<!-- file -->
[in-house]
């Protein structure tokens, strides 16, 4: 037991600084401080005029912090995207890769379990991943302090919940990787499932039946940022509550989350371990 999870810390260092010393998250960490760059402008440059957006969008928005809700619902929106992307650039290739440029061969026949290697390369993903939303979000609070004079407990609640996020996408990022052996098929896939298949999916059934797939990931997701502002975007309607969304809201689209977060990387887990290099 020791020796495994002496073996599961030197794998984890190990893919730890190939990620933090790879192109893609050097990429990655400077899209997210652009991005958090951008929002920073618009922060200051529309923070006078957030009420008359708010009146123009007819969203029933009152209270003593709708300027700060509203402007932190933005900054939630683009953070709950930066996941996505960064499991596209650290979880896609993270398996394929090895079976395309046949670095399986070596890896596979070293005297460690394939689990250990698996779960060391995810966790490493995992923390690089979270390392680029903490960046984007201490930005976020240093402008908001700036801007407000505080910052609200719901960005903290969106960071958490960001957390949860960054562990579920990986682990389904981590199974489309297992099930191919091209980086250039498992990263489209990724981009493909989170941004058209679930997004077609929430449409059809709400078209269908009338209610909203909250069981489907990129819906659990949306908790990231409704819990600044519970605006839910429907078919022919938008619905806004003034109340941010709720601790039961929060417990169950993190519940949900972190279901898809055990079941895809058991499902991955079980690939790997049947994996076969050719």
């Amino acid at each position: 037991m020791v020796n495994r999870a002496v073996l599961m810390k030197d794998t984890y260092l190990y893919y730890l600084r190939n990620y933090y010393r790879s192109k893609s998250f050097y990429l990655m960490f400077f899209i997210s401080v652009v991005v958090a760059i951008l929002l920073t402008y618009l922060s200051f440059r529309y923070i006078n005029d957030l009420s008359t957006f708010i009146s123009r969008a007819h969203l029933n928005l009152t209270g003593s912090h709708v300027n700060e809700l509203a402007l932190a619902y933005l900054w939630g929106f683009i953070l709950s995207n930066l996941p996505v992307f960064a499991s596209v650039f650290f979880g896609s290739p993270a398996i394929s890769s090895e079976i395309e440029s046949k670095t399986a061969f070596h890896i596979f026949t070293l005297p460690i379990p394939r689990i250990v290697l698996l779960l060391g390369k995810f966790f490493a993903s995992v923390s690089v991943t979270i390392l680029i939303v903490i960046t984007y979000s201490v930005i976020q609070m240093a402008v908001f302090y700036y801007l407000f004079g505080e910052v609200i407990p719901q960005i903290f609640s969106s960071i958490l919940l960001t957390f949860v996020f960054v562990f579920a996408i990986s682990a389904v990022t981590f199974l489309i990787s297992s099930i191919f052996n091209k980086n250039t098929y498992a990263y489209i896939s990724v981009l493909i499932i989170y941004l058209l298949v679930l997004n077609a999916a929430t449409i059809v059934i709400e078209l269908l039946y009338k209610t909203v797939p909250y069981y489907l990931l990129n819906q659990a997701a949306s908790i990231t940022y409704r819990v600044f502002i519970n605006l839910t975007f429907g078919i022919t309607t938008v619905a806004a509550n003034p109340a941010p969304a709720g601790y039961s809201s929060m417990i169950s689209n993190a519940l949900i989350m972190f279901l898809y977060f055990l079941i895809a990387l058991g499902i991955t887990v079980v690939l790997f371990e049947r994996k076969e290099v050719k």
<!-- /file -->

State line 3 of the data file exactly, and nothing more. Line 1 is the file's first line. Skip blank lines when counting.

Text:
């Amino acid at each position: 037991m020791v020796n495994r999870a002496v073996l599961m810390k030197d794998t984890y260092l190990y893919y730890l600084r190939n990620y933090y010393r790879s192109k893609s998250f050097y990429l990655m960490f400077f899209i997210s401080v652009v991005v958090a760059i951008l929002l920073t402008y618009l922060s200051f440059r529309y923070i006078n005029d957030l009420s008359t957006f708010i009146s123009r969008a007819h969203l029933n928005l009152t209270g003593s912090h709708v300027n700060e809700l509203a402007l932190a619902y933005l900054w939630g929106f683009i953070l709950s995207n930066l996941p996505v992307f960064a499991s596209v650039f650290f979880g896609s290739p993270a398996i394929s890769s090895e079976i395309e440029s046949k670095t399986a061969f070596h890896i596979f026949t070293l005297p460690i379990p394939r689990i250990v290697l698996l779960l060391g390369k995810f966790f490493a993903s995992v923390s690089v991943t979270i390392l680029i939303v903490i960046t984007y979000s201490v930005i976020q609070m240093a402008v908001f302090y700036y801007l407000f004079g505080e910052v609200i407990p719901q960005i903290f609640s969106s960071i958490l919940l960001t957390f949860v996020f960054v562990f579920a996408i990986s682990a389904v990022t981590f199974l489309i990787s297992s099930i191919f052996n091209k980086n250039t098929y498992a990263y489209i896939s990724v981009l493909i499932i989170y941004l058209l298949v679930l997004n077609a999916a929430t449409i059809v059934i709400e078209l269908l039946y009338k209610t909203v797939p909250y069981y489907l990931l990129n819906q659990a997701a949306s908790i990231t940022y409704r819990v600044f502002i519970n605006l839910t975007f429907g078919i022919t309607t938008v619905a806004a509550n003034p109340a941010p969304a709720g601790y039961s809201s929060m417990i169950s689209n993190a519940l949900i989350m972190f279901l898809y977060f055990l079941i895809a990387l058991g499902i991955t887990v079980v690939l790997f371990e049947r994996k076969e290099v050719k």